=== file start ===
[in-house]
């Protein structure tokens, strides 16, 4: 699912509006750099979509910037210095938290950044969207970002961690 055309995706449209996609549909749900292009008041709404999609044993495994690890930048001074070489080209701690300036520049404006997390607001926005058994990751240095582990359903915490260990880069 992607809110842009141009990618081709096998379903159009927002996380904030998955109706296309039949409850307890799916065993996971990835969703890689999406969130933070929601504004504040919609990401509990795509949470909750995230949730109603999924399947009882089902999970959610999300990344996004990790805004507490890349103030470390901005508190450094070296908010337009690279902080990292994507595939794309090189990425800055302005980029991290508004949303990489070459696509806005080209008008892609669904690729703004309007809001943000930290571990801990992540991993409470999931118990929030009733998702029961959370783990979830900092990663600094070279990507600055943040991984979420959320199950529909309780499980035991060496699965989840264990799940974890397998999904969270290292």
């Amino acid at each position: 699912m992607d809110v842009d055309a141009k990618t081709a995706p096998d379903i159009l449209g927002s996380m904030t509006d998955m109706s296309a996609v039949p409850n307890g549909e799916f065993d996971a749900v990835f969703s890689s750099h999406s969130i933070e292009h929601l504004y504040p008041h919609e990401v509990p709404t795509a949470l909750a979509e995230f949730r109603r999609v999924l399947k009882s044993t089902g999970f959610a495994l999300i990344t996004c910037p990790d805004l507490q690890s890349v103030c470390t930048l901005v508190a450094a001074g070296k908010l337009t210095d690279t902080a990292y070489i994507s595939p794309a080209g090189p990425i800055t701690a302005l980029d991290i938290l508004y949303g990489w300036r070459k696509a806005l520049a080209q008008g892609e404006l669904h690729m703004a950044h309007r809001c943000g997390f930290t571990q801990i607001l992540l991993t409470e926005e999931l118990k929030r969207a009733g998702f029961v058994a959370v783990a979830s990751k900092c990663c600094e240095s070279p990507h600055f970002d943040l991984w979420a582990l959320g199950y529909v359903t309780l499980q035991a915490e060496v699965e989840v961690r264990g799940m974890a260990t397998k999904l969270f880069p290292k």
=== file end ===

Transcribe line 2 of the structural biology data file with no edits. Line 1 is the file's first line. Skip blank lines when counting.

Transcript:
């Protein structure tokens, strides 16, 4: 699912509006750099979509910037210095938290950044969207970002961690 055309995706449209996609549909749900292009008041709404999609044993495994690890930048001074070489080209701690300036520049404006997390607001926005058994990751240095582990359903915490260990880069 992607809110842009141009990618081709096998379903159009927002996380904030998955109706296309039949409850307890799916065993996971990835969703890689999406969130933070929601504004504040919609990401509990795509949470909750995230949730109603999924399947009882089902999970959610999300990344996004990790805004507490890349103030470390901005508190450094070296908010337009690279902080990292994507595939794309090189990425800055302005980029991290508004949303990489070459696509806005080209008008892609669904690729703004309007809001943000930290571990801990992540991993409470999931118990929030009733998702029961959370783990979830900092990663600094070279990507600055943040991984979420959320199950529909309780499980035991060496699965989840264990799940974890397998999904969270290292």